Whole-tone Resources

The whole-tone scale consists entirely of whole steps. It is a hexatonic (six-tone) scale; that is, six steps are required to fill in the octave.

The whole-tone scale has no modes because each rotation of the pitches produces an identical pattern of steps and intervals.

Example 1: Whole-tone Scale



Only one transposition, up a minor second, produces a new collection of pitches.

Example 2: Whole-tone Scale transposed



Unless one uses double sharps or flats, it is difficult to avoid a diminished third when writing a whole tone passage.

Example 3: Diminished thirds in whole-tone passages.



Debussy based Violes (Prelude # for Piano) on the whole tone scale. The following example faithfully reproduces a passage from that work. Notice how he handled the problem of the diminished third, not always consistently.

Example 4: Violes (from Preludes for Piano)



Pattern Repetition in the whole-tone scale is especially pronounced. For example, every second and third is major, every fourth is a tritone, and every sixth and seventh is minor. All triads are augmented. Any pattern built on one step of the scale can be replicated on all other steps of the scale

Example 5: Pattern Repetition



A keynote or central pitch is established by persistance rather than by use of context forming intervals. There are no perfect fourths or fifths to help create harmonic focus. The major third, the next strongest root producing interval, lies above every step making every step a potential keynote. Furthermore, the augmented triad divides the octave into three equal segments. Any of its tones can be perceived as the root of the chord. One usually hears the lowest tone in the texture as the root of the chord because it is the root of the lowest major third.

Example 6: Roots in Augmented Triads



If the tritone is spelled enharmonically as a diminished fifth, all tones of the scale can be use to build a dominant ninth chord with (1) a lowered fifth and an added minor thirteen or (2) a raised fifth and and augmented eleventh. The latter can also be seen as a polychord of two augmented triads. These chords can be produced on every step of the scale. The harmonic potential of the scale centers on the sound of a complex altered dominant chord.

Example 7: (1) Dominant ninth (-5, -13) (2) Dominant ninth (+5, +11)



A whole-tone chord can be constructed from a collection of scale steps. For example, steps 1-2-3-4 will produce an dominant ninth chord. Steps 1-2-4-5 will produce an altered dominant seventh. The number of possible patterns is limited if one eliminates all duplications produced by transposition. A little experimentation with this method will show that all chords produced by the step method are subsets of the chords in Example 6.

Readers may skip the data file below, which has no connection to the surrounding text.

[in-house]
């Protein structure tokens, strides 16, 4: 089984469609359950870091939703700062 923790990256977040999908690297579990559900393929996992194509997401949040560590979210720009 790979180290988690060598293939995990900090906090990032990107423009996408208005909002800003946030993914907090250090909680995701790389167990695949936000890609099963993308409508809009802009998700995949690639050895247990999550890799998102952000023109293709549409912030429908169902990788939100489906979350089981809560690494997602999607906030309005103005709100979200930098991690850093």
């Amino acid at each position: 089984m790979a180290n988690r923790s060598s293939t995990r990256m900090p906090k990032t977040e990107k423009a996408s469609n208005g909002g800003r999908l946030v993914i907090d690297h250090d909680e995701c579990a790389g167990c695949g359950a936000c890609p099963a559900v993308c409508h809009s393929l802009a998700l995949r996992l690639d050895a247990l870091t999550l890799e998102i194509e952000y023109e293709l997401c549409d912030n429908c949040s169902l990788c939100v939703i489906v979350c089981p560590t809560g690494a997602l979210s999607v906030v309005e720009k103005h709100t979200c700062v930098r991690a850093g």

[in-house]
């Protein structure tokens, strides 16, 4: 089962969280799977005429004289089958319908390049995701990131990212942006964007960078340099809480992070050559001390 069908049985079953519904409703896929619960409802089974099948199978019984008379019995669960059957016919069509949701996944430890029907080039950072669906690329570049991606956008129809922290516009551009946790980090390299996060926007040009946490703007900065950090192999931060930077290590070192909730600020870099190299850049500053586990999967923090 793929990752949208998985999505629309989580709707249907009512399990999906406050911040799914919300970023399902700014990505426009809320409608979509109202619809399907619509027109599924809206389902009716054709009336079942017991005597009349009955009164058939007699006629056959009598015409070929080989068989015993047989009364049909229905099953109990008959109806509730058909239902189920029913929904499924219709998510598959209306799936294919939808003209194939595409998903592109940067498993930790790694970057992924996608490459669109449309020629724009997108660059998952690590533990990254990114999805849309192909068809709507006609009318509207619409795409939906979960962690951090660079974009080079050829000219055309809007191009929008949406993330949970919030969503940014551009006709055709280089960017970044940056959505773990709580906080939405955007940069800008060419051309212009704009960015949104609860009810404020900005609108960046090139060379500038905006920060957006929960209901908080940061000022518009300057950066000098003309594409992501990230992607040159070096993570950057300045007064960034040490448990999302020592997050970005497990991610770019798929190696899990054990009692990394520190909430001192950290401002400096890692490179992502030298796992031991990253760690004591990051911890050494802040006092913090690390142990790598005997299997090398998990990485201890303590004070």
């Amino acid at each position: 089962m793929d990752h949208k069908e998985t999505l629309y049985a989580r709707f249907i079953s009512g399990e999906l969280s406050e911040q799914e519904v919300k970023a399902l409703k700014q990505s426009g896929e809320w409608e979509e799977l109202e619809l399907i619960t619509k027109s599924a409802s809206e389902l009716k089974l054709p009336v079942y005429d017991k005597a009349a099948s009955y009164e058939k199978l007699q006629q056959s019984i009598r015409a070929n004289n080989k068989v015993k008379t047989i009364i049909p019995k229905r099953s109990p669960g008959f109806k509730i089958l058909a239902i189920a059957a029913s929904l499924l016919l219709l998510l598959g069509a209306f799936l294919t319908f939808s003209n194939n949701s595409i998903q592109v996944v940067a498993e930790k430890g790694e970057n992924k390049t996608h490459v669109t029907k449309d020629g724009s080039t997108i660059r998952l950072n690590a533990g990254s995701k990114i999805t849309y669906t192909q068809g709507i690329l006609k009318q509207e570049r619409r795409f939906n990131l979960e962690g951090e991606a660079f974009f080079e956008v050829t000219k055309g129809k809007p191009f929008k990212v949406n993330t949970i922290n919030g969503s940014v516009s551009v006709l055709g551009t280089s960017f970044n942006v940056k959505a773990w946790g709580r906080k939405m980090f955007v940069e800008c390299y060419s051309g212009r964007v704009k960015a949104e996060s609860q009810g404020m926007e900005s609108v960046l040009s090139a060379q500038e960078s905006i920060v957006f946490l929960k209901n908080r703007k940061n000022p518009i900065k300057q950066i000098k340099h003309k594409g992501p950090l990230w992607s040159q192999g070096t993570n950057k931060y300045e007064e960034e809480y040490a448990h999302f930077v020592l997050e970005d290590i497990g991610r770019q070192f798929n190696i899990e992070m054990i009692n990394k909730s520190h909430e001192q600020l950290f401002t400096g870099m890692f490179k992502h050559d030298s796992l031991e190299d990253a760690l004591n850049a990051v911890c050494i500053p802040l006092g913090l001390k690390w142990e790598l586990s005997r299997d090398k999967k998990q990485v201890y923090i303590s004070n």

Example 8: Chord Construction by Scale Step Pattern



Bartok's Mikrokosmo 136 (Volume V), Whole-tone Scale illustrates several writing techniques effectively adapted to whole-tone materials. In m.m. 1-19, Bartok used pedal tones to establish pitch centers. A short canon begins at m. 20. The remainder of the piece (m.m. 28-80) features a variety of devices such as simultaneous use of the scale and its transposition, parallelism, polychords and mirror lines.

Griffes White Peacock. whole tone passing chords provide a melodic linkage in a passage of complex chords.

Example 9: Whole-tone Chords in Griffes' White Peacock



Example 10: Whole-tone Chords in Debussy's Violes



Because latent pattern repetition, extended whole-tone passages are difficult to sustain. For the sake of interest, one should consider increased use of texture, timbre, rhythm and other variables such as transposition. While full of redundancy, the whole tone scale also produces vivid and memorable colors, making its use an effective diversion.

The whole-tone scale contains a few memorable thematic protocells that can be replicated on every step of the scale. 1-3-4 is the melodic inversion of 1-2-4. 1-2-3-4 and 1-2-4-5 are identical to their melodic inversions; that is, they map onto themselves.

Example 11: Whole-tone thematic protocells



A rich panchromatic context is possible by combining a whole tone scale and its transposition. This, combined with use of recurring motives based on protocells, can produce coherent and colorful passages.

Example 12: Sample Whole-tone Passages





The whole-tone scale is one of the all-combinatorial hexachords listed by Milton Babbitt. This hexachord combined with its solitary transposition produces an aggregate (all twelve pitch classes). See materials on pitch sets and twelve-tone composition for further details.

Copyright 1996, Kenneth R. Rumery, all rights reserved. Revised May 9, 1996.
Return to Composer's Tools
Return to Composition Page